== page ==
The FDIC continues to foster its relationships with other jurisdictions that regulate global SIFIs, including Switzerland, Germany, and Japan. In 2013, the FDIC had significant principal and staff-level engagements with these countries to discuss cross-border issues and potential impediments that would affect the resolution of a global SIFI. We will continue this work in 2014 with plans to host tabletop exercises with staff from these authorities. We also have discussed developing joint resolution strategy papers, similar to the one with the U.K., as well as possible exchanges of detailees.
In a significant demonstration of cross-border cooperation on resolution issues, the FDIC signed a November 2013 joint letter with the Bank of England, the Swiss Financial Market Supervisory Authority and the German Federal Financial Supervisory Authority, to the International Swaps and Derivatives Association, Inc. (ISDA). This letter encouraged ISDA to develop provisions in derivatives contracts that would provide for short-term suspension of early termination rights and other remedies in the event of a G-SIFI resolution. The adoption of such changes would allow derivatives contracts to remain in effect throughout the resolution process following the implementation of a number of potential resolution strategies.
We anticipate continuation of our international coordination and outreach and will continue to work to resolve impediments to an orderly resolution of a global SIFI.
Capital and Liquidity Requirements
Interagency Rulemakings on Basel III and the Supplementary Leverage Ratio
In July 2013, the FDIC Board acted on two important regulatory capital rulemakings. First, the FDIC joined the Federal Reserve, and the OCC in issuing rulemakings that significantly revise and strengthen risk-based capital regulations through implementation of the Basel III international accord (“Basel III rulemaking”). Second, these agencies also issued an NPR that would strengthen leverage capital requirements for the eight largest U.S. bank holding companies (BHCs) and their insured banks.
The Basel III rulemaking substantially strengthens both the quality and the quantity of risk-based capital for all banks in the U.S. by placing greater emphasis on Tier 1 common equity capital. Tier 1 common equity capital is widely recognized as the most loss-absorbing form of capital, and the Basel III changes are expected to result in a stronger, more resilient industry better able to withstand periods of economic stress in the future.
The Basel III rulemaking also includes a new supplementary leverage ratio requirement, an issue agreed in the Basel III international accord. This represents an important enhancement to the international capital framework. Prior to this rule, there was no international leverage ratio requirement. For the first time, the Basel III accord included an international minimum leverage ratio, and consistent with the agreement, the Basel III rulemaking includes a three percent minimum supplementary leverage ratio that applies only to the seventeen large banking organizations subject to the advanced approaches rule.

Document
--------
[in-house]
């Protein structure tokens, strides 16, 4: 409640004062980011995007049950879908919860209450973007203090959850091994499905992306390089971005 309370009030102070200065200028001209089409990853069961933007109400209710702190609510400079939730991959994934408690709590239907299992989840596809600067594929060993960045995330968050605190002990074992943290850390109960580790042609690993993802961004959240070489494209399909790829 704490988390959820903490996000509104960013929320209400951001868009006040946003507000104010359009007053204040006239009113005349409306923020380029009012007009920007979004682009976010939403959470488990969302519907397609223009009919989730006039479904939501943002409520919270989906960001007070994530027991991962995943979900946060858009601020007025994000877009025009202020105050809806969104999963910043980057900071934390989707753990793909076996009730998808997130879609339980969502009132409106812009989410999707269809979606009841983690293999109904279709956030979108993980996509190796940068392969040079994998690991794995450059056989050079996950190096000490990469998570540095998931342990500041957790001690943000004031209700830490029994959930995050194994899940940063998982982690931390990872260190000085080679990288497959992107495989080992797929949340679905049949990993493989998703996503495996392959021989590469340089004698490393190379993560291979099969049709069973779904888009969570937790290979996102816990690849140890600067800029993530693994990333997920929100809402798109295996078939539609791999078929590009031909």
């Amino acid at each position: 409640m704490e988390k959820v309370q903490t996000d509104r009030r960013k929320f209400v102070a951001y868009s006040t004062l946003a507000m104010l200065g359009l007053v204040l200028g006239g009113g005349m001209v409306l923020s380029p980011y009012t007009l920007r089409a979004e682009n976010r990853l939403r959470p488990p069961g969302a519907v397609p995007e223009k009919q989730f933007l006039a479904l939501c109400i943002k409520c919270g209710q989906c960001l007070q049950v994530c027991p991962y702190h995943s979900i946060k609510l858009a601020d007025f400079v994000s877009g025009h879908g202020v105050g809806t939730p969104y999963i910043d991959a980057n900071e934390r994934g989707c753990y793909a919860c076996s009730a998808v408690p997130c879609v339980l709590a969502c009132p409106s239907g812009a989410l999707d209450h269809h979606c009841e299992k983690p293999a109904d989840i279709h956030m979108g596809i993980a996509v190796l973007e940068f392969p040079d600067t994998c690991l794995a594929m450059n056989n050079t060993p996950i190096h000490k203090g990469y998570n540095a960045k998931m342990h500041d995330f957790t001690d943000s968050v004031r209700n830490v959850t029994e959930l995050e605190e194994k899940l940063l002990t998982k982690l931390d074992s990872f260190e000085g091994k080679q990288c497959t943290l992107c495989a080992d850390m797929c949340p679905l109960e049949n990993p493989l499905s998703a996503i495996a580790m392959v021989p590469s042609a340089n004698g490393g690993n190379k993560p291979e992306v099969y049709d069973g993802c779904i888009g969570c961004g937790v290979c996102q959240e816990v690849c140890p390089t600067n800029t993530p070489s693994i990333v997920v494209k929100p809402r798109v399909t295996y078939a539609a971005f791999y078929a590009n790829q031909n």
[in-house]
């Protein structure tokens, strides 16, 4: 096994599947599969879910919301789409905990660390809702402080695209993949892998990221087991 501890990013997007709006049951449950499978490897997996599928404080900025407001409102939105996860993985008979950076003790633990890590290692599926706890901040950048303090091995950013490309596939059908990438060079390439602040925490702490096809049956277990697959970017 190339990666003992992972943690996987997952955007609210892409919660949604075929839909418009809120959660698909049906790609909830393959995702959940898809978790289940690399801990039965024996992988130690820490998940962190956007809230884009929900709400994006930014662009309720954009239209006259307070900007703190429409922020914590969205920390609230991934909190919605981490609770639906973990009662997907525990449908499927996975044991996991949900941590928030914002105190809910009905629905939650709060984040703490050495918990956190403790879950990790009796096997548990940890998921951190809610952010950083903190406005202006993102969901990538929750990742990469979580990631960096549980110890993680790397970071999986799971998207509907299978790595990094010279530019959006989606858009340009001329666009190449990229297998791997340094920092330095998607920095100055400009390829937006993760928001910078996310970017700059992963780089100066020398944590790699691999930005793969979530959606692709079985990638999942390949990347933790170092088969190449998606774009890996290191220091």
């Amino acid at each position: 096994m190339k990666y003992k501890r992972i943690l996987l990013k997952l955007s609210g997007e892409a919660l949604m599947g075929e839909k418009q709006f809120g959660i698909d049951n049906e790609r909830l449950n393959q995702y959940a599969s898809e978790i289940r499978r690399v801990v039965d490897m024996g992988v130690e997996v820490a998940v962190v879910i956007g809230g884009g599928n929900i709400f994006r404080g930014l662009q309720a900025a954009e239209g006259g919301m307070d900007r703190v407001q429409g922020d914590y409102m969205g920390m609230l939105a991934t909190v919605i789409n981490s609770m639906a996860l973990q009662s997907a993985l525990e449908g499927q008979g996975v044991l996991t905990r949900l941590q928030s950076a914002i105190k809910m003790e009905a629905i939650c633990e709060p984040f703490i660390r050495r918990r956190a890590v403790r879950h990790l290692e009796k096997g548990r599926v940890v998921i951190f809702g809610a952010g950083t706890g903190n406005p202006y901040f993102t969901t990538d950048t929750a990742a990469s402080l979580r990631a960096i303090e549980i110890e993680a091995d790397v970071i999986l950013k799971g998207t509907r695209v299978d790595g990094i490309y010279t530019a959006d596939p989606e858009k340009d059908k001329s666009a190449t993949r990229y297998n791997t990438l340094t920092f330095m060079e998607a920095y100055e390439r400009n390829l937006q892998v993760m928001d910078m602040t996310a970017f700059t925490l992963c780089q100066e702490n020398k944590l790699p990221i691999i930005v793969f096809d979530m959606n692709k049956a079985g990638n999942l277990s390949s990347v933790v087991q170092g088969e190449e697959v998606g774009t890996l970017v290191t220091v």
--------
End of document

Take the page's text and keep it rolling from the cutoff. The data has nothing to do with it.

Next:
As noted above, the NPR would strengthen the supplementary leverage requirements encompassed in the Basel III rulemaking for the eight largest BHCs and their insured banks. The NPR would require covered insured depository institutions (IDIs) to satisfy a six percent supplementary leverage ratio to be considered well capitalized for prompt corrective action (PCA) purposes. BHCs covered by the NPR would need to maintain a supplementary leverage ratio of at least five percent (a three percent minimum plus a two percent buffer) to avoid restrictions on capital distributions and executive compensation.
As the NPR points out, maintaining a strong capital base at the largest, most systemically important institutions is particularly important because capital shortfalls at these institutions can contribute to systemic distress and have material adverse economic effects. The agencies’ analysis suggests that a three percent minimum supplementary leverage ratio contained in the Basel III accord would not have appreciably mitigated the growth in leverage among systemically important institutions in the years preceding the recent crisis. The FDIC views this as problematic because one of the most important objectives of the capital reforms was to address the buildup of excessive leverage.
While the Basel III rulemaking raises risk-based capital requirements significantly, the minimum supplementary leverage ratio provided in Basel III does not raise leverage capital comparably. From a safety and soundness perspective, leverage capital requirements and risk-based capital requirements are complementary. Each offsets the potential weaknesses of the other, and the two working together – as they have in the U.S. for over 20 years – are more effective than either by itself. For example, risk-weighted asset calculations are subject to modeling error, subjectivity, and other uncertainties. These weaknesses can be offset by a more robust leverage ratio. On the other hand, risk-based capital measures are useful because they may better capture the risk posed by different kinds of assets. The NPR is intended to increase leverage capital to maintain rough comparability with the increase in risk-based capital required under Basel III.